cherishes connotations of historical resonance in the performances of the cherry blossom-inspired Japanese jazz musician Makoto Kuryia
Sweeping his hand through his dense jet-black hair, Makoto Kuryia rises to shake my hand and does not seem to take much notice of my flustered arrival. A last minute change in Kuryia's interview schedule moves my meeting with him forward by an hour. That means that I must bolt across town like Japanese animation pioneer Tatsuo Yoshida's Mach GoGoGo to arrive punctually for the workshop organised by the Japan Foundation at the Faculty of Musical Education, Helwan University, in Zamalek.
Fortuitously, Cultural Attaché Hajime "Jimmy" Kishimori at the Japanese Embassy in Maadi kindly offered to give me a ride. It is a day of scorching sunshine on the Maadi Corniche riverside vista. Towering skyscrapers cast long, dark and sinister shadows and triangular shapes emerge from between the palm trees: the Pyramids. For me, it is all emblematic of a wonderful cross-pollination between the funky jazz and the traditional Japanese musical worlds that we, Jimmy and I, have braced ourselves to sample. Of course, not everyone is capable of capturing this kind of hybridised magic.
Accidentally, too, the traffic was not too bad. That was until we got to Zamalek, then it literally came to an abrupt standstill. Jimmy and I exchanged anxious looks. He graciously distracted me with terrific tales about the state-of-the-art Tokyo Traffic Control centre, the brain of all the highways of the biggest city on Earth. I reminisced about my time in Tokyo, the futuristic city where high-tech vehicle detectors will be cranking out the latest, while we in Cairo are stuck in endless traffic jams. One subject led to another and we ended up where we began -- with Makoto Kuryia and the Tokyo Freedom Soul.
Kuryia looks somewhat perplexed, but relaxed; a contradiction in terms, but true. He makes music with a moral seriousness that mesmerises his audience. He plays jazz that is not exactly on the margins of Japanese musical life. And that is an understatement. "A fabulous pianist integrating all genres of music into the world of Jazz, expressing all aspects of music that Tokyo can give. The most important artist that anybody in the world should listen to," rhapsodises Atsuko Yashima, producer of Tokyo Jazz.
Kuryia attributes his popularity in Japan and abroad to the sentimentality of Japanese jazz, a quality long lost in much jazz swing in the West.
The Promethean intensity of Kuryia's music took the assembled students by surprise. He penetrated the emotional heart of one piece after another. The whole sequence was immensely satisfying. This was the event of the week for me. It began with the exquisitely ornamented, winding down to something gospel-tinged towards the end, and brought forth the exacting ecstasy of the Mississippi Delta Blues with breathtaking bravura -- much to the delight of the mostly youthful Egyptian audience.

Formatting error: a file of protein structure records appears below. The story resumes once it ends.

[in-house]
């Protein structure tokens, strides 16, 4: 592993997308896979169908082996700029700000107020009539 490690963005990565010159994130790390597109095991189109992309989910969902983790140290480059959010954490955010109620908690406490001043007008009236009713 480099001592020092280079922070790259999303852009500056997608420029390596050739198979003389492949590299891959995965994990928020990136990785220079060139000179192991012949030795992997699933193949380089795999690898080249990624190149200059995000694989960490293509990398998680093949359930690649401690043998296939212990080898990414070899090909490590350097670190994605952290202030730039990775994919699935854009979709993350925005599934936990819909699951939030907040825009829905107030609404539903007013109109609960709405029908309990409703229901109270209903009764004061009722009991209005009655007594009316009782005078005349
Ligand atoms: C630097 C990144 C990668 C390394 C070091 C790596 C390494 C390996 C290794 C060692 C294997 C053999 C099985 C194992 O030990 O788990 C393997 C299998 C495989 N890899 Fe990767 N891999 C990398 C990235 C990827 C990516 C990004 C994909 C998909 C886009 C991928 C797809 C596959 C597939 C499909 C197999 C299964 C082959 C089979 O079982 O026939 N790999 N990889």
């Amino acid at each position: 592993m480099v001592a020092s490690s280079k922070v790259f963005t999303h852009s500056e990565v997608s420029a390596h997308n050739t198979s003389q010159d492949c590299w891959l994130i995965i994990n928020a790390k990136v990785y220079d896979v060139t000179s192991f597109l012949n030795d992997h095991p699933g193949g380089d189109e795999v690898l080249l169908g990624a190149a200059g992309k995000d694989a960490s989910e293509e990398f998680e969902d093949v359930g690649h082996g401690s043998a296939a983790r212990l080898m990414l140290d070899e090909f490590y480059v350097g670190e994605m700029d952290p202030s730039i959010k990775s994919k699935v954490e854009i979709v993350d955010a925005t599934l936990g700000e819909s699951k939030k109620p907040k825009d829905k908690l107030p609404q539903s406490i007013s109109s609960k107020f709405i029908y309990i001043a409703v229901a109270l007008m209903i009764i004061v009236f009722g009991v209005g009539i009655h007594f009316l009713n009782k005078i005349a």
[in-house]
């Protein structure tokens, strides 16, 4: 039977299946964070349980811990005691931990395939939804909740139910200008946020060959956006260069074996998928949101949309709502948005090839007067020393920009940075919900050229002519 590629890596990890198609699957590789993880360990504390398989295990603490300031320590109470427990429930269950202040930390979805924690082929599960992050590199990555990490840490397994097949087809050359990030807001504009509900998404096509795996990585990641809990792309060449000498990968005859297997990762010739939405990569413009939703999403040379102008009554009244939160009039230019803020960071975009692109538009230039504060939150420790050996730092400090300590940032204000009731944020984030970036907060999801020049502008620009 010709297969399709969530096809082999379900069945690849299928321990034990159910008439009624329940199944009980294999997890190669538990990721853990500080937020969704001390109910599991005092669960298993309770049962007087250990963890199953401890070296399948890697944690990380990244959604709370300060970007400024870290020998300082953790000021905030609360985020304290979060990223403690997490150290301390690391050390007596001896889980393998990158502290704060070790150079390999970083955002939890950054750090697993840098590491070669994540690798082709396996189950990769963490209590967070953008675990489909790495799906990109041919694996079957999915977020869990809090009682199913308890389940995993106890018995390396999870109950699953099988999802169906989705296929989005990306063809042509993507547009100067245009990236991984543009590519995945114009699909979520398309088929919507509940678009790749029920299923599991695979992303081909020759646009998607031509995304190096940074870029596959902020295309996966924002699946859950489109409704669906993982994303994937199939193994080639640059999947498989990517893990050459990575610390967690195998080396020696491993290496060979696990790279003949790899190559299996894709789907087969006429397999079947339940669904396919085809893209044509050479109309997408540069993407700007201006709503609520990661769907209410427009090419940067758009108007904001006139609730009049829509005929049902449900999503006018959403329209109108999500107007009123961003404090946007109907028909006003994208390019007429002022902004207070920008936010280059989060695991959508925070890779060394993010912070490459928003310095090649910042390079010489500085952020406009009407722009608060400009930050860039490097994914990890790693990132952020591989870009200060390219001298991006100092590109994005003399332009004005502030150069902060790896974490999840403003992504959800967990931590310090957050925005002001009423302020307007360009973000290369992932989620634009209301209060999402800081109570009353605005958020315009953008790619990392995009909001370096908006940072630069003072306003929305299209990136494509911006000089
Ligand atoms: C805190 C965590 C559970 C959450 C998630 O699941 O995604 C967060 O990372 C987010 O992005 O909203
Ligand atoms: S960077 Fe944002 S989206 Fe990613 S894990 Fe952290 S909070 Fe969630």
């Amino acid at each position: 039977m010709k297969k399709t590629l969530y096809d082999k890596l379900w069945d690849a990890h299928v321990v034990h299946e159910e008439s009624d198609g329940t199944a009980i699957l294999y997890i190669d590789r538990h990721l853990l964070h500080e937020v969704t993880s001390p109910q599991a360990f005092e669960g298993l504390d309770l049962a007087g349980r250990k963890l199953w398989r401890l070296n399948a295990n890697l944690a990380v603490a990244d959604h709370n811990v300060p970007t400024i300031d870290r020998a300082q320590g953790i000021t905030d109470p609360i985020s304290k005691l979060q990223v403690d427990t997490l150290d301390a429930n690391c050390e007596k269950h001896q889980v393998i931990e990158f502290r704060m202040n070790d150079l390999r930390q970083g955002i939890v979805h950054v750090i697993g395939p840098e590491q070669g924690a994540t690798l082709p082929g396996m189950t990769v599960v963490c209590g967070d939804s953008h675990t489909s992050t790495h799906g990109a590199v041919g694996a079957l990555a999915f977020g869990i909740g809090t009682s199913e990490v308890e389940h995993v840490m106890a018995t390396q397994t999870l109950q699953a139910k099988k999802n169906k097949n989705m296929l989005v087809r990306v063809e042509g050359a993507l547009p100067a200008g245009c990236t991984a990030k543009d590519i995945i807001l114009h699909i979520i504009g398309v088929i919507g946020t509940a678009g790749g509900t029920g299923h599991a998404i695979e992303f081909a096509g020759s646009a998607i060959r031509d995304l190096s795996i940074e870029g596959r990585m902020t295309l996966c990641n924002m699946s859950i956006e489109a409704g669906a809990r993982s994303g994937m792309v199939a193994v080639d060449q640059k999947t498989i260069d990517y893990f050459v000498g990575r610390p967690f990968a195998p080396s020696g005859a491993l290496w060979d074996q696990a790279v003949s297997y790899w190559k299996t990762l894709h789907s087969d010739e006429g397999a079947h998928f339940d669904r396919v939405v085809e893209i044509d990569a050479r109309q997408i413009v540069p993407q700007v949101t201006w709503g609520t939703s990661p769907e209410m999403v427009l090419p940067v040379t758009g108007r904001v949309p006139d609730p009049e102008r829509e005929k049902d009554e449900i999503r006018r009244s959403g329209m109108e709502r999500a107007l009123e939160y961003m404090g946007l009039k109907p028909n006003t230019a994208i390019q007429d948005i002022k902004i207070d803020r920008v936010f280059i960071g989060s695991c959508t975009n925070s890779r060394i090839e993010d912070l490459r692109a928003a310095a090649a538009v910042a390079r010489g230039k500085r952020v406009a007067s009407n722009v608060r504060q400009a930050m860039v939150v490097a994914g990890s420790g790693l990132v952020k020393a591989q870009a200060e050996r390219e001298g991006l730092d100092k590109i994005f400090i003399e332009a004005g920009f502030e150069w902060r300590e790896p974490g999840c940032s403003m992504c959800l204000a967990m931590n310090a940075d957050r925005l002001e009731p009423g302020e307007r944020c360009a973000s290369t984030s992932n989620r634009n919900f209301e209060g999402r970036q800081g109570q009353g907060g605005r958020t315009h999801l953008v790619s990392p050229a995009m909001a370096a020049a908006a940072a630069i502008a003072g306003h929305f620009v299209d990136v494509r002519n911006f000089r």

His connectivity to his audience is perceptible. The second piece, more perceptibly Asian, is softer and more mellow to begin with. Kuryia was adept at prizing out the colouristic vitality of the music unique to Japan's southernmost island Okinawa, which as home to a gigantic United States military base, has been infused with American jazz. It sounded a bit like an enchanting assemblage of Balinese and the Blues. The combination is captivating. Kuryia managed to turn around and flash a courteous smile at an audience member who was video-recording him. He is best known for his cheerful, uplifting performace and simpering tear-jerkers such as Sakura (or Cherry Blossom) Garden, but his music portrays a wide range of Japanese characters.
The story is simple. "I try to play with positive energy," he says wistfully. "The transmission of happiness is of pivotal importance." In Japanese the word denoting music is "ongaku": an amalgamation of "on, or sound" and "gaku, or fun". Happiness, therefore, is an intrinsic concept in Japanese music. By turn sonorous, sentimental and lyrical, and at times majestic, Kuryio's music panders to the philosophy that everyone wants to be happy because everyone knows that they cannot be happy all of the time.